Two of the young women speak on the video stating “We are the Chibok girls… . By the grace of Allah, we will not return to you.”
On 4 January, the Nigerian Army announced that it had rescued Salomi Pogu (one of the Chibok schoolgirls abducted by the radical Islamic group Boko Haram in 2014).
More than 100 “Chibok girls” freed from Boko Haram in the past year have been reunited with their families and resumed their education.
Muslim Fulani herdsmen massacred twenty Christians as they slept on Friday 8 September in a village in central Plateau state.
After months of negotiation, 82 of the Chibok schoolgirls were released by Boko Haram militants on Saturday 6 May.
At least twelve people were killed and many more injured when Fulani militants attacked Asso Village in southern Kaduna State on Easter Saturday (15 April).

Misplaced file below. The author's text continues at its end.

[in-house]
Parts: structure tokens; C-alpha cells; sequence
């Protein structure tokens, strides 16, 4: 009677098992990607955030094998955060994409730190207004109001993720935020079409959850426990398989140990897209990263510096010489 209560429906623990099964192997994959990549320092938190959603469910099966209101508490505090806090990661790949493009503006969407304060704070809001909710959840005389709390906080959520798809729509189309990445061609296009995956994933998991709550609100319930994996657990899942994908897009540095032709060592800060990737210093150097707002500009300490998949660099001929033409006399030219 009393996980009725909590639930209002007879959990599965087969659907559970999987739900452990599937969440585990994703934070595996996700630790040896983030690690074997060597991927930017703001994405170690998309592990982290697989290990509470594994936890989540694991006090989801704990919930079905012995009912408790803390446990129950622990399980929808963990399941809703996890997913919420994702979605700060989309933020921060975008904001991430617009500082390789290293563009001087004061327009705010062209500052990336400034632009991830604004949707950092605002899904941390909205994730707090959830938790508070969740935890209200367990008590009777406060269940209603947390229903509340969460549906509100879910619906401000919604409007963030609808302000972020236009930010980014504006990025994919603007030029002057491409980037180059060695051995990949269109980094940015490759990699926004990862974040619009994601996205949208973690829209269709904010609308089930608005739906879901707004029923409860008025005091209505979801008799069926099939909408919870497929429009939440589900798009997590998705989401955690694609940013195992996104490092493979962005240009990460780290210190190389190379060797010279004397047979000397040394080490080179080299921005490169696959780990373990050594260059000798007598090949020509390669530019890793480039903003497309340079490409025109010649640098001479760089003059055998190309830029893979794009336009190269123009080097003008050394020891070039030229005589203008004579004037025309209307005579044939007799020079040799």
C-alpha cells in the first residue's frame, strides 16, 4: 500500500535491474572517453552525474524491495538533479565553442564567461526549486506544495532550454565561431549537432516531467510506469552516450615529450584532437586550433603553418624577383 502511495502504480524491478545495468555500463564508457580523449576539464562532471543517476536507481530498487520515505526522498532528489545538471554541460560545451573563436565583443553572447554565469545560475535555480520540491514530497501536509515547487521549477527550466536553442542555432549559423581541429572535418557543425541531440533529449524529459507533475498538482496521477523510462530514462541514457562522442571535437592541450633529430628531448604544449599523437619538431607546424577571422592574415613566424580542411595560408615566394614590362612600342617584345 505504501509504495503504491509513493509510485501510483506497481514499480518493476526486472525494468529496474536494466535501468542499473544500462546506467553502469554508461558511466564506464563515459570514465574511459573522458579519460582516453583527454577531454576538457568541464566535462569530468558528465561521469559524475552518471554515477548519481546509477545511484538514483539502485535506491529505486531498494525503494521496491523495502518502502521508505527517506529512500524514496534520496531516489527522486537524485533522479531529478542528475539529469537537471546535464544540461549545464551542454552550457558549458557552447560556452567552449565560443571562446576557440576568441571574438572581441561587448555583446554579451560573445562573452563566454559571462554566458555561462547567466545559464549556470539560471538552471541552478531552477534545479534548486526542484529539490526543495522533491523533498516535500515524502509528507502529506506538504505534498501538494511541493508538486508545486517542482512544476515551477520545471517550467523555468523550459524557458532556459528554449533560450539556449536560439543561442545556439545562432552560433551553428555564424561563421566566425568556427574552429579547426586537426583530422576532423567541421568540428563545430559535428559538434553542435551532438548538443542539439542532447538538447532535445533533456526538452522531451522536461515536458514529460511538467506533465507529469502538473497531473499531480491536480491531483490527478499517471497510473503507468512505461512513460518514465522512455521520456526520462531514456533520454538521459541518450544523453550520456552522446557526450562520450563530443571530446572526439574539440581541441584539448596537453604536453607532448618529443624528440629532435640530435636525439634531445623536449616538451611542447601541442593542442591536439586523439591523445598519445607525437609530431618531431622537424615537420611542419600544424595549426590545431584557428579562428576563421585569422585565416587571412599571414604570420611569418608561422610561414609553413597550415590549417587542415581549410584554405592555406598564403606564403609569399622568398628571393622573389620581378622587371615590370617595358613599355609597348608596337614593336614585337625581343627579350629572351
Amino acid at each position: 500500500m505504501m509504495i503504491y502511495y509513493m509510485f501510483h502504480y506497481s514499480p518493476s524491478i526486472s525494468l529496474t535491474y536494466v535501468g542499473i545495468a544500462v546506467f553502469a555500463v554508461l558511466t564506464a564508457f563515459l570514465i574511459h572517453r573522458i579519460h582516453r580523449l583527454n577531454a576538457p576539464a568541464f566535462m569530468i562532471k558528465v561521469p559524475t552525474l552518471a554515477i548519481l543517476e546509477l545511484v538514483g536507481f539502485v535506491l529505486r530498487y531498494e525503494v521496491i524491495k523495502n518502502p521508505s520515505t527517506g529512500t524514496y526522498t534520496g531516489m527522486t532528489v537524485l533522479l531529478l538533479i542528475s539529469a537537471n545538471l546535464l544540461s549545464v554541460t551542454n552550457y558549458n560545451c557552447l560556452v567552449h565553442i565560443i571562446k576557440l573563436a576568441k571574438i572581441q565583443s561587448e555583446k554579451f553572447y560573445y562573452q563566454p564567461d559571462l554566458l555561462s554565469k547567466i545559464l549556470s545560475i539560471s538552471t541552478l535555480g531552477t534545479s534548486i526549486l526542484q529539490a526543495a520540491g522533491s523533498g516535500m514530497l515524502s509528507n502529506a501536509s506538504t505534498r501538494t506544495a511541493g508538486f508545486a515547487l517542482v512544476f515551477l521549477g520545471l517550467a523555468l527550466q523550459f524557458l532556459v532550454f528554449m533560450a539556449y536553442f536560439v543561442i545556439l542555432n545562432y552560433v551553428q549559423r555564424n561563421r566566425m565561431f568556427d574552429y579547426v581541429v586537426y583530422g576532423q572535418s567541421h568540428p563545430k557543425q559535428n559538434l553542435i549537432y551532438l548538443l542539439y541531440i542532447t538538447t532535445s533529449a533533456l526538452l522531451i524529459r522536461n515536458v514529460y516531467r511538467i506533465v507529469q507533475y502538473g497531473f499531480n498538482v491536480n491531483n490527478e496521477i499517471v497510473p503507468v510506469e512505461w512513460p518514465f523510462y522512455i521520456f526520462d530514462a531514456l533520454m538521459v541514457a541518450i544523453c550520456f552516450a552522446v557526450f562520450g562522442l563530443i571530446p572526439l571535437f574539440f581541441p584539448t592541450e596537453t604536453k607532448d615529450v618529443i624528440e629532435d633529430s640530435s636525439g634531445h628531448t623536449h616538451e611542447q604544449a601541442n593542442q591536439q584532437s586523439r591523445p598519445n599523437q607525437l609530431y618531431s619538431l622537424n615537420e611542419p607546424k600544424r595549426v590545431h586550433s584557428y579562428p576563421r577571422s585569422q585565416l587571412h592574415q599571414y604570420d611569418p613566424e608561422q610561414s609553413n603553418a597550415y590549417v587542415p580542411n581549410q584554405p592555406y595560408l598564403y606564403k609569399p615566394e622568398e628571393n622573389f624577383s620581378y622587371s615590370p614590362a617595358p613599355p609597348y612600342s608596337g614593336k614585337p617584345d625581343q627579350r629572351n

On 11 January, bulldozers escorted by security forces reduced to rubble the Redeemed Christian Church of God building and the Lord Chosen Church building.
The 21 Chibok schoolgirls released by Boko Haram on 13 October were reunited with their families at a thanksgiving service on 16 October.
A thanksgiving service was organised for the 21 released Chibok girls at a Department of State Services health facility in Abuja on Sunday 16 October. At the service, the girls held up Bibles to signify their freedom of worship, having been forced to convert to Islam by their kidnappers.
Twenty-one of the kidnapped Chibok schoolgirls were released on 13 October.
Nigeria’s Information Minister says negotiations for a prisoner swap almost led to the rescue of the Chibok schoolgirls in 2015, but three times the negotiations collapsed.